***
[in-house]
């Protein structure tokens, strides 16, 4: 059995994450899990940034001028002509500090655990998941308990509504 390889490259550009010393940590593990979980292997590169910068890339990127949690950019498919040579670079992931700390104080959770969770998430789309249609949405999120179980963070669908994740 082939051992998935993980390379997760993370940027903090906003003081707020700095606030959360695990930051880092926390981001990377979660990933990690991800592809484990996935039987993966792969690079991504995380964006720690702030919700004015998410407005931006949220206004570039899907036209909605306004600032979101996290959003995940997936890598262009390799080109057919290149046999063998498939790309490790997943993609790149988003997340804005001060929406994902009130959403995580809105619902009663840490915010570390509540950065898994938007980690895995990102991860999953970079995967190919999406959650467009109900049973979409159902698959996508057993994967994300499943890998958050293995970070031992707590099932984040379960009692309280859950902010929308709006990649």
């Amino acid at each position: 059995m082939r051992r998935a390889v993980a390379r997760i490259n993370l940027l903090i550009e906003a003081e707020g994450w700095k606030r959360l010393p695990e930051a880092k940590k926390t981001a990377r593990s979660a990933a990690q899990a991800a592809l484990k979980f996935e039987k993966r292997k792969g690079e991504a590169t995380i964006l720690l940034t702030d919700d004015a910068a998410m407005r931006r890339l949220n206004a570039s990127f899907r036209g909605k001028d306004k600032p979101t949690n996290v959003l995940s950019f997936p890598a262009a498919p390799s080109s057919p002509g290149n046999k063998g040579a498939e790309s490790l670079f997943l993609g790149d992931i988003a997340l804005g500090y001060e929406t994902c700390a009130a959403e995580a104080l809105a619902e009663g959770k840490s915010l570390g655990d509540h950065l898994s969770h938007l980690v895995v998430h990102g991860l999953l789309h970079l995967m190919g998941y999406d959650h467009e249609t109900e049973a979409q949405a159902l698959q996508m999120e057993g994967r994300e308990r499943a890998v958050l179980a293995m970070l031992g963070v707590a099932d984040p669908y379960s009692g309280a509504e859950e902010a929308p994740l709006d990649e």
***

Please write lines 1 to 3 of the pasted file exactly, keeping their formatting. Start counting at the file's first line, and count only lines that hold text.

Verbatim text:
[in-house]
């Protein structure tokens, strides 16, 4: 059995994450899990940034001028002509500090655990998941308990509504 390889490259550009010393940590593990979980292997590169910068890339990127949690950019498919040579670079992931700390104080959770969770998430789309249609949405999120179980963070669908994740 082939051992998935993980390379997760993370940027903090906003003081707020700095606030959360695990930051880092926390981001990377979660990933990690991800592809484990996935039987993966792969690079991504995380964006720690702030919700004015998410407005931006949220206004570039899907036209909605306004600032979101996290959003995940997936890598262009390799080109057919290149046999063998498939790309490790997943993609790149988003997340804005001060929406994902009130959403995580809105619902009663840490915010570390509540950065898994938007980690895995990102991860999953970079995967190919999406959650467009109900049973979409159902698959996508057993994967994300499943890998958050293995970070031992707590099932984040379960009692309280859950902010929308709006990649």
């Amino acid at each position: 059995m082939r051992r998935a390889v993980a390379r997760i490259n993370l940027l903090i550009e906003a003081e707020g994450w700095k606030r959360l010393p695990e930051a880092k940590k926390t981001a990377r593990s979660a990933a990690q899990a991800a592809l484990k979980f996935e039987k993966r292997k792969g690079e991504a590169t995380i964006l720690l940034t702030d919700d004015a910068a998410m407005r931006r890339l949220n206004a570039s990127f899907r036209g909605k001028d306004k600032p979101t949690n996290v959003l995940s950019f997936p890598a262009a498919p390799s080109s057919p002509g290149n046999k063998g040579a498939e790309s490790l670079f997943l993609g790149d992931i988003a997340l804005g500090y001060e929406t994902c700390a009130a959403e995580a104080l809105a619902e009663g959770k840490s915010l570390g655990d509540h950065l898994s969770h938007l980690v895995v998430h990102g991860l999953l789309h970079l995967m190919g998941y999406d959650h467009e249609t109900e049973a979409q949405a159902l698959q996508m999120e057993g994967r994300e308990r499943a890998v958050l179980a293995m970070l031992g963070v707590a099932d984040p669908y379960s009692g309280a509504e859950e902010a929308p994740l709006d990649e």